Data shows hundreds of students bullied in Maine each year
STATEWIDE (WGME) -- Data from the Maine Department of Education shows hundreds of students are bullied each year in Maine schools.
According to that data, there were nearly 700 substantiated incidents of bullying in the 2016-2017 school year. Of those, 350 were classified as verbal, 188 were a physical act or gesture, 85 were cyber bullying, 44 were electronic expression, 19 were written and 12 were retaliation.
The department told us we can't compare those numbers to previous years because before 2016 the way individual districts defined bullying varied, causing "inconsistencies" in the data.
We did look at statistics on the national level. Pacer's National Bullying Prevention Center indicates the CDC shows the number of students reporting bullying has dropped.
"For a while in 2006 it was really steadily at one in every three students that were reporting experiencing bullying," says coordinator Bailey Lindgren, "Since then it has dropped to one in four and now it's one in five, so it went from about 30% to about 20%. There's still one in five which is a big number of kids that are reporting experiencing bullying, and the way that they're experiencing it looks a little bit different than it did maybe 10 years ago."
The Maine Department of Education says it's taking part in a national study to evaluate the effectiveness of the state's anti-bullying law. They are also going to have an online survey for schools this spring and next spring. In March we requested an on-camera interview with someone at the department of education to talk about bullying, but were told "The department is not available for interviews."
When a child is bullied, it can make them feel alone, even afraid to go to school. Sometimes parents don't know how to help or make sure the bullying is handled properly.
"I don't want my son to come home crying and not want to eat and go up and sit in his room," says parent Patrick Moore.
Moore says his family is still struggling with a bullying incident that impacted his son, a Gorham middle school student, back in March.
"My son is telling me he got pushed from behind," says Moore, "And he got pushed in the lockers, turned around, I guess there was words, and I guess my son got hit in the head and then my son retaliated."
Moore says he warned the school about the other student before that incident.
"I got a phone call by my son from the principal's phone and I thought it was the principal calling me to tell me about the investigation," says Moore, "But it ended up being my son suspended for getting in a fight."
Moore says he was told there was surveillance video of the encounter, but he couldn't see it immediately.
"I was extremely, extremely upset," says Moore.
According to the Maine Department of Education, parents do have the right to see surveillance video involving their child because it's part of their educational record, but the Family Educational Rights and Privacy Act or FERPA requires the faces of other students be blurred out to protect their privacy.
"It takes time, it can take multiple days, could take a week or so," says Gorham Superintendent Heather Perry.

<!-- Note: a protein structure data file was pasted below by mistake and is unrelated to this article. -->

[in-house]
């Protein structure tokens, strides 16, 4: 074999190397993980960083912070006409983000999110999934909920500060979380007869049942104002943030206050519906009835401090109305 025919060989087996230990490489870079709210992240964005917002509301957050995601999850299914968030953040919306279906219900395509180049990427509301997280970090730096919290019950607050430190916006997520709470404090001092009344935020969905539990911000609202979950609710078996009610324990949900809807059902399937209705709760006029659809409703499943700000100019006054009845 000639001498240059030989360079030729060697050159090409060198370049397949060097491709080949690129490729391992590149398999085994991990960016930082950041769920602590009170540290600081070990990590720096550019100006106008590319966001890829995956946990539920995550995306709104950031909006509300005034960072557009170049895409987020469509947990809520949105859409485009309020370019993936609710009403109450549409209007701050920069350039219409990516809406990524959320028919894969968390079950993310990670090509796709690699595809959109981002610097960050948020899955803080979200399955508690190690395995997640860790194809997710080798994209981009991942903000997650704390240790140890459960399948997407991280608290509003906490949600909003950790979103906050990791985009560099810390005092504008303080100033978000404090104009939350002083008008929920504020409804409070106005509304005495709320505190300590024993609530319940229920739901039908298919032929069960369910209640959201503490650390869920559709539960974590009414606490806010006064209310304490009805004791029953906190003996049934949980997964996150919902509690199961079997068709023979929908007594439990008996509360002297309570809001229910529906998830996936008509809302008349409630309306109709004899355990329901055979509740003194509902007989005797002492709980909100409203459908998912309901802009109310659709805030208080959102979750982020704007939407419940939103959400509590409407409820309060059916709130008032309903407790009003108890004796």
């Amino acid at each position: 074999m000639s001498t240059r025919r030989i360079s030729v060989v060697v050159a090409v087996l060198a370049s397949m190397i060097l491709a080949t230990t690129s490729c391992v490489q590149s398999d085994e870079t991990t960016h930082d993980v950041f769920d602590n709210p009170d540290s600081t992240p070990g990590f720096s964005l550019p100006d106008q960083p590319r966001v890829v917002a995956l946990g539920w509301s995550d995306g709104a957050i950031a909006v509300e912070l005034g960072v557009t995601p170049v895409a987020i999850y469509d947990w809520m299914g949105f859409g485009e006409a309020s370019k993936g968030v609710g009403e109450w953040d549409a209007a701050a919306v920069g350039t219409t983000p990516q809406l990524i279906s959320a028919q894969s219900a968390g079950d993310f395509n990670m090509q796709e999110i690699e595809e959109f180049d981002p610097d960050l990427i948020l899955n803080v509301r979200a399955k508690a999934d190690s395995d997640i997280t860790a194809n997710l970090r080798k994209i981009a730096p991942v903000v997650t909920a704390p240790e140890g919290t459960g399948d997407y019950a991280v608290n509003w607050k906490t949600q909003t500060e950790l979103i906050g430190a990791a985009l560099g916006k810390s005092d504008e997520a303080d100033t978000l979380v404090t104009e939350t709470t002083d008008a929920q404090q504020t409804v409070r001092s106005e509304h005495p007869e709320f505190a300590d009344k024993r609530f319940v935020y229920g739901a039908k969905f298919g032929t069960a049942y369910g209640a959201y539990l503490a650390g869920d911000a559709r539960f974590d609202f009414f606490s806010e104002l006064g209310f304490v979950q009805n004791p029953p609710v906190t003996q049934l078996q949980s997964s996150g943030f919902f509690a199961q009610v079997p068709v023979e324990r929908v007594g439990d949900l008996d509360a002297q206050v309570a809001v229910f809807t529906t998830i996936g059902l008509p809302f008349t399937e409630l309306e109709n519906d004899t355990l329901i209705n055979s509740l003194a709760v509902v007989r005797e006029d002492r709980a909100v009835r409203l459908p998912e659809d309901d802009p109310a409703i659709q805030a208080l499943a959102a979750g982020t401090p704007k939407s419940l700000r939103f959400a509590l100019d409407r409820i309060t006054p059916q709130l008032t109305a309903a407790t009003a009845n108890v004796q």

Superintendent Perry told us she cannot talk about any specific case, but agreed to share details about the district's bullying policies.
"They're pretty complex and they're pretty strict in how it is that we handle any allegation of bullying in Gorham schools," Perry says.
When there's an allegation of bullying, Perry says a report is filed and an investigation begins.
"The administrator in charge really has to first determine whether or not the allegations are substantiated and then once it is, once that determination is made, what are the natural consequences assigned to that," Perry says, "And then once they make those determinations they have to communicate those to the parent or guardian of both the alleged bully and the alleged target."
Perry says the district as a whole takes bullying very seriously.
"I can tell you that I feel secure that we have trained every staff member in how to deal with bullying, that we have the policies and procedures in place to address bullying and to ensure that appropriate investigations are occurring for any alleged report of bullying," says Perry.
Moore says he did end up viewing the surveillance video of his son's encounter and still feels his son should not have been suspended. he says he doesn't think bullying is being fully addressed in Gorham schools.
"Not only for my son, but I hear it from several other parents," says Moore, "They're sick and tired of it.
Moore shared messages from other parents and even former students supporting him. One says "I went through this with my daughter." Another says, "As the father of someone that was bullied at GMS, this hits a really sore area for me. It is a serious issue and many don't understand the psychological implications of the ones who were bullied. It can stay with you for life." Another said "As a community we should all be concerned." One reads "I am livid about what's going on and so glad you have spoken out." One former student even said she dropped out of school because the bullying was so bad.
"I would encourage any parent that has concerns to please reach out," says Perry, "I'm always willing to have conversations with folks about that."